This is just the Spark: Roche's new gene therapy manufacturing center leaves space for growth
Since coming under the Roche banner in 2019, Spark Therapeutics has been working towards a massive expansion of its manufacturing capacity. Those efforts came to fruition Friday, and the companies intend to leave a few rooms open in the new $575 million facility for future growth.
The facility in Philadelphia is a partnership between Spark and Drexel University that will break ground in the fourth quarter of 2022.
Spark CEO and co-founder Jeff Marrazzo told Fierce Biotech that the company will conduct manufacturing for both commercial and research activities at the Philly campus.
Marrazzo said this expansion was always the plan when Roche first approached him for a takeover.
“Back when I had my very first meeting with [Roche CEO] Severin Swan … we talked about the fact that we, both from different vantage points, believed that gene therapy needed the right long-term oriented investing to make it and allow it to realize its full potential,” Marrazzo said in an interview.
Since the Roche deal closed at the end of 2019, the two companies have been working on the Philly manufacturing, according to Marrazzo.
Right now, Spark has a much smaller facility, which was used to get the company’s inherited retinal disease gene therapy, Luxturna, off the ground. Since the treatment targets a fairly small patient population and is delivered in a very small dose, not a lot of manufacturing space was needed to support it, Marrazzo explained.
After new licensing deals with CombiGene and NeuExcell worth a combined $518 million came in over the past year, it was time to expand in a big way. This new project will develop a whole new, multifloor building, but Marrazzo said it will be “literally a stone’s throw away” from Spark’s existing operations.
Spark will conduct both clinical and commercial manufacturing at the new site. The idea is to bring manufacturing work that’s currently being done by external partners into the Spark-Roche fold. The unit is working on treatments for Pompe disease, hemophilia A and B as well as neurodegenerative diseases, which will be conducted at the new site eventually.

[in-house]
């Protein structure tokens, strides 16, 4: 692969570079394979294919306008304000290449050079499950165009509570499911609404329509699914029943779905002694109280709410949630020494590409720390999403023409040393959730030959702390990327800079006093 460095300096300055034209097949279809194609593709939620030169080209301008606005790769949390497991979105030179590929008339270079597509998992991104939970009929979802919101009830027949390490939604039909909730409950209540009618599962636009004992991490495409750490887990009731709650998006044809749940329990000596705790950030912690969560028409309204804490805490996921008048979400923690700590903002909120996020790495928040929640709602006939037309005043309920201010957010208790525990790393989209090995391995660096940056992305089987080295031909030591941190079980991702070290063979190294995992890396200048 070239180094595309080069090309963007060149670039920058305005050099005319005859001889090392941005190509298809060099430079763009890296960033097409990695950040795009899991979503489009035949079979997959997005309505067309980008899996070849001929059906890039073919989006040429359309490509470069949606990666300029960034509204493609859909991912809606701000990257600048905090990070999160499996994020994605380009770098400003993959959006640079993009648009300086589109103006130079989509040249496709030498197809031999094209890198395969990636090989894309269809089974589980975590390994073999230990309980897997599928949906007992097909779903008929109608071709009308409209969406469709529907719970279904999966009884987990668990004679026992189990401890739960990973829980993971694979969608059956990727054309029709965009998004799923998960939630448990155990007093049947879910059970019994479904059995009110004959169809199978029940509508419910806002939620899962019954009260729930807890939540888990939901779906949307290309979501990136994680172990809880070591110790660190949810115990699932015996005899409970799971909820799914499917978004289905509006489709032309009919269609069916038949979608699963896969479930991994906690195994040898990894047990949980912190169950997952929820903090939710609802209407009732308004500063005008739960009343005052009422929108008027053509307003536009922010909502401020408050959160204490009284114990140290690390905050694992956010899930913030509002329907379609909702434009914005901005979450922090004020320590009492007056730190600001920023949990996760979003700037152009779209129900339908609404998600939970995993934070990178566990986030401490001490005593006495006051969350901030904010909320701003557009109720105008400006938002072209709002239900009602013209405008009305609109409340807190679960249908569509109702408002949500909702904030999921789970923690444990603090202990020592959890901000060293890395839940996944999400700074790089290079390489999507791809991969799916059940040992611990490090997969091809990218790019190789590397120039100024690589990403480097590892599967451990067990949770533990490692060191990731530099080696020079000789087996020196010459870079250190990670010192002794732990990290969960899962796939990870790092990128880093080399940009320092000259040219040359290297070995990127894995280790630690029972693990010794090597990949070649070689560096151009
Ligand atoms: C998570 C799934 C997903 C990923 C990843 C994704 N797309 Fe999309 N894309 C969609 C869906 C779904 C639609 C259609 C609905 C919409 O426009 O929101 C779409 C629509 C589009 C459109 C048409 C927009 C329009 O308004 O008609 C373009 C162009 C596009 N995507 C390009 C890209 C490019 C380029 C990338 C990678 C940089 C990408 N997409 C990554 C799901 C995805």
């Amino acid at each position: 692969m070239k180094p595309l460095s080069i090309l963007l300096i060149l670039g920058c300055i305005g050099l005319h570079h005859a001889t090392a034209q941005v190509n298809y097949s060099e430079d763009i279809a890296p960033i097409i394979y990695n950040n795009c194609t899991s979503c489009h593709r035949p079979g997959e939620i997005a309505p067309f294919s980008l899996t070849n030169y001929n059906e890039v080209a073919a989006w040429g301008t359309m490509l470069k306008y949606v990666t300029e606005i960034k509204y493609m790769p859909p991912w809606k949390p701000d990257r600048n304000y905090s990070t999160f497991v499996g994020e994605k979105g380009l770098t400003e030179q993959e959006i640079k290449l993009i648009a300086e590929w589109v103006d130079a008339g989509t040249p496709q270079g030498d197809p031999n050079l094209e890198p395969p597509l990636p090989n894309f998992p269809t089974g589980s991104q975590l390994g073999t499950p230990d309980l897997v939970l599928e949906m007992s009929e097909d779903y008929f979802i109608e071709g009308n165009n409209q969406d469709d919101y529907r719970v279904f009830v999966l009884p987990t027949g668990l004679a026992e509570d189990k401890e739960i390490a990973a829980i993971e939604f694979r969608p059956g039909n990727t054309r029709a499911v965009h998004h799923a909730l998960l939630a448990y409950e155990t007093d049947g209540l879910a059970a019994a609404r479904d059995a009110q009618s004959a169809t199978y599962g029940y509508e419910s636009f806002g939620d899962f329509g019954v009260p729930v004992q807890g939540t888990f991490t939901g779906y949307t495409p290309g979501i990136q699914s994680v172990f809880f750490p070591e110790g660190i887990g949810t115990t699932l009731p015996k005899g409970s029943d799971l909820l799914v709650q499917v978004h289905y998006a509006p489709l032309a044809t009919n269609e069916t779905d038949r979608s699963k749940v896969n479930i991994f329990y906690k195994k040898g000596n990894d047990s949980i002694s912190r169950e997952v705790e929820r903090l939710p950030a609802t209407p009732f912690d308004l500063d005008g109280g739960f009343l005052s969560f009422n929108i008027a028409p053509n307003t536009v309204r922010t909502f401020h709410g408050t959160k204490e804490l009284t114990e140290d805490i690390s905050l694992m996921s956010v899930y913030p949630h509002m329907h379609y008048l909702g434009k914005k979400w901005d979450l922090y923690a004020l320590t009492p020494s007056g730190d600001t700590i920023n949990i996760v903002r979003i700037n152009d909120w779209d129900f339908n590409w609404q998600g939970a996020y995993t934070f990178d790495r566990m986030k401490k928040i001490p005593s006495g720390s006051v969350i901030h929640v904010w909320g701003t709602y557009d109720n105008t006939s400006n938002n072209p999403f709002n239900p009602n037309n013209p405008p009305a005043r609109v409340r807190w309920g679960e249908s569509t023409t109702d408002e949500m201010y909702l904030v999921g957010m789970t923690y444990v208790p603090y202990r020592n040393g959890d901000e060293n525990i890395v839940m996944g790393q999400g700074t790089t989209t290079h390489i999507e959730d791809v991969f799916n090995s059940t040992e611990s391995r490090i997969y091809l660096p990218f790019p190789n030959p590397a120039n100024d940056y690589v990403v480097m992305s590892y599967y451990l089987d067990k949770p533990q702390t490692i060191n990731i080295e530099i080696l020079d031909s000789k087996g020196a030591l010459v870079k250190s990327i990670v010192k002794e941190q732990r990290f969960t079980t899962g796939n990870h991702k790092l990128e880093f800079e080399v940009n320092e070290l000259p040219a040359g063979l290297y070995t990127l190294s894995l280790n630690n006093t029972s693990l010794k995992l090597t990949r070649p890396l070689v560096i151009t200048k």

As for new research, Marrazzo said Spark will investigate the manufacturing of adeno-associated virus gene therapies, which have faced supply chain disruption as more and more of these treatments are researched.
But that’s not all. Marrazzo said the new facility will have some blank space to fill with new internal and external programs down the line. That could mean new lab space or manufacturing space. This is just an initial investment, with the focus for now, of course, on getting the facility built, which is expected to drive Spark’s future growth.
“We’re gonna let the business dictate which direction we go,” Marrazzo said.
That could mean more deals for the Roche unit. Spark is most excited about technologies that can simplify the complexities that exist in gene therapy, such as delivery mechanisms and optimizing the treatment that’s actually being delivered.
“We will always be looking for good ideas, whether they come internally or externally,” he said. “I think you’ll see a combination of things that we do both internal and external. Obviously, the external ones become more visible, but we have a lot of work going on internally on discovery programs, and we have a group just dedicated to platform technologies.”
Construction is not set to get underway until the fourth quarter of 2022, but Spark will have plenty to do in the meantime—not least of which includes planning the build itself.